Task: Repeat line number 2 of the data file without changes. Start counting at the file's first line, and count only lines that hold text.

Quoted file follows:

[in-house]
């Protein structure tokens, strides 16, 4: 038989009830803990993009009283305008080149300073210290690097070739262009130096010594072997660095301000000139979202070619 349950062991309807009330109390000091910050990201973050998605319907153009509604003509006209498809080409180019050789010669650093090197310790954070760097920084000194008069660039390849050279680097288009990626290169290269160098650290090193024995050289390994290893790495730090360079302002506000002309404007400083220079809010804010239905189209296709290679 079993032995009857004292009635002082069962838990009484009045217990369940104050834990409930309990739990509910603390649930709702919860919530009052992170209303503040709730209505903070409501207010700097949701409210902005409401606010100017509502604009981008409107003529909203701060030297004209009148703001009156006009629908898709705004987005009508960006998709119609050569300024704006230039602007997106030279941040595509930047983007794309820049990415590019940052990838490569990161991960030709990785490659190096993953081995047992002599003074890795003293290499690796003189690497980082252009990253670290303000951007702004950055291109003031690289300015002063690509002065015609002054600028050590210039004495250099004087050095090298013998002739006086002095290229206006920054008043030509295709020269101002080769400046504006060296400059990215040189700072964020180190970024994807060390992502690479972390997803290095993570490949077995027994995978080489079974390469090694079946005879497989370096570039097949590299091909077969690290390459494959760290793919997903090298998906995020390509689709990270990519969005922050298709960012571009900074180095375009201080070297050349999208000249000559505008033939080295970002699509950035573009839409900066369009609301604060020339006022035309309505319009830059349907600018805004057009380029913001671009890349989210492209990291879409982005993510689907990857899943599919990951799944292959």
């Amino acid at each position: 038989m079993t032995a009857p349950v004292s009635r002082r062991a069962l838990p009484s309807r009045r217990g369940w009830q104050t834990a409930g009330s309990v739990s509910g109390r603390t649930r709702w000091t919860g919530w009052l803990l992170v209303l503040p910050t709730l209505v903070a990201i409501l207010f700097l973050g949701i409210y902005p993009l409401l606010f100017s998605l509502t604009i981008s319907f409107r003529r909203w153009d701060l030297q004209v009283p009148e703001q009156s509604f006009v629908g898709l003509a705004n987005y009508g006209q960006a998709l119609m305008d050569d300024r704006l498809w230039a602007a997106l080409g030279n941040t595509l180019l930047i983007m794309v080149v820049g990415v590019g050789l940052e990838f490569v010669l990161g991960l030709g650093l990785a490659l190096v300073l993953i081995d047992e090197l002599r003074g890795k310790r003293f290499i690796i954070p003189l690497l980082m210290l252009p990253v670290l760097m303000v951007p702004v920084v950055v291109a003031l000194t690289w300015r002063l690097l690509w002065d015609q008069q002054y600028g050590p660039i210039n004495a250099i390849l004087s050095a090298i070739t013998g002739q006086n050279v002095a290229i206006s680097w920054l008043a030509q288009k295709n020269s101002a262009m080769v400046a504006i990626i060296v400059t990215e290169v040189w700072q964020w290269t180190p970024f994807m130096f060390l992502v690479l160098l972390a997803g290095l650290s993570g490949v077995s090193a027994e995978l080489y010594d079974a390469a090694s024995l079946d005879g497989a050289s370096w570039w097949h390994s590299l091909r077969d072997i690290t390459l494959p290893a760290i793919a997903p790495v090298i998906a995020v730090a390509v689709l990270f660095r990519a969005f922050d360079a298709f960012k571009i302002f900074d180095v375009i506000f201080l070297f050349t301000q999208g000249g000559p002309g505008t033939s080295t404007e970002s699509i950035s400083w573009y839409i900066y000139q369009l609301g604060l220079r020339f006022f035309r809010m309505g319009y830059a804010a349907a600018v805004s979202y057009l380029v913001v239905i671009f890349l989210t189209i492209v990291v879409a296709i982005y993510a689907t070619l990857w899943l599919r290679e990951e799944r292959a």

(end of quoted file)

């Protein structure tokens, strides 16, 4: 038989009830803990993009009283305008080149300073210290690097070739262009130096010594072997660095301000000139979202070619 349950062991309807009330109390000091910050990201973050998605319907153009509604003509006209498809080409180019050789010669650093090197310790954070760097920084000194008069660039390849050279680097288009990626290169290269160098650290090193024995050289390994290893790495730090360079302002506000002309404007400083220079809010804010239905189209296709290679 079993032995009857004292009635002082069962838990009484009045217990369940104050834990409930309990739990509910603390649930709702919860919530009052992170209303503040709730209505903070409501207010700097949701409210902005409401606010100017509502604009981008409107003529909203701060030297004209009148703001009156006009629908898709705004987005009508960006998709119609050569300024704006230039602007997106030279941040595509930047983007794309820049990415590019940052990838490569990161991960030709990785490659190096993953081995047992002599003074890795003293290499690796003189690497980082252009990253670290303000951007702004950055291109003031690289300015002063690509002065015609002054600028050590210039004495250099004087050095090298013998002739006086002095290229206006920054008043030509295709020269101002080769400046504006060296400059990215040189700072964020180190970024994807060390992502690479972390997803290095993570490949077995027994995978080489079974390469090694079946005879497989370096570039097949590299091909077969690290390459494959760290793919997903090298998906995020390509689709990270990519969005922050298709960012571009900074180095375009201080070297050349999208000249000559505008033939080295970002699509950035573009839409900066369009609301604060020339006022035309309505319009830059349907600018805004057009380029913001671009890349989210492209990291879409982005993510689907990857899943599919990951799944292959």